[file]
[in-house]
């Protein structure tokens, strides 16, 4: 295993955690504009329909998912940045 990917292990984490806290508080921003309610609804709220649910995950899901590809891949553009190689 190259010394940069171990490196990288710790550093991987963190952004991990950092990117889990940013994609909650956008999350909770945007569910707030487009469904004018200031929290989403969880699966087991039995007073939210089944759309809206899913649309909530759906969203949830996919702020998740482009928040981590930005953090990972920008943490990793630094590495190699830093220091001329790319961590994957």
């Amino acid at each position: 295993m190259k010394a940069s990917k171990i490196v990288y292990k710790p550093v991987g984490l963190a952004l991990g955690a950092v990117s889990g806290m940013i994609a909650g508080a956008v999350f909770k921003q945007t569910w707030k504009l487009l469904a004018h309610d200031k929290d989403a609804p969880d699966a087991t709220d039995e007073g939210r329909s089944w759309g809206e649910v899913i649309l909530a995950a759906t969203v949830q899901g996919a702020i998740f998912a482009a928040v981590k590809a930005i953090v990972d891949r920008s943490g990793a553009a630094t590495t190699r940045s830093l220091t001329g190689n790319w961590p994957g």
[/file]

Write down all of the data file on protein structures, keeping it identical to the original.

[in-house]
């Protein structure tokens, strides 16, 4: 295993955690504009329909998912940045 990917292990984490806290508080921003309610609804709220649910995950899901590809891949553009190689 190259010394940069171990490196990288710790550093991987963190952004991990950092990117889990940013994609909650956008999350909770945007569910707030487009469904004018200031929290989403969880699966087991039995007073939210089944759309809206899913649309909530759906969203949830996919702020998740482009928040981590930005953090990972920008943490990793630094590495190699830093220091001329790319961590994957």
């Amino acid at each position: 295993m190259k010394a940069s990917k171990i490196v990288y292990k710790p550093v991987g984490l963190a952004l991990g955690a950092v990117s889990g806290m940013i994609a909650g508080a956008v999350f909770k921003q945007t569910w707030k504009l487009l469904a004018h309610d200031k929290d989403a609804p969880d699966a087991t709220d039995e007073g939210r329909s089944w759309g809206e649910v899913i649309l909530a995950a759906t969203v949830q899901g996919a702020i998740f998912a482009a928040v981590k590809a930005i953090v990972d891949r920008s943490g990793a553009a630094t590495t190699r940045s830093l220091t001329g190689n790319w961590p994957g």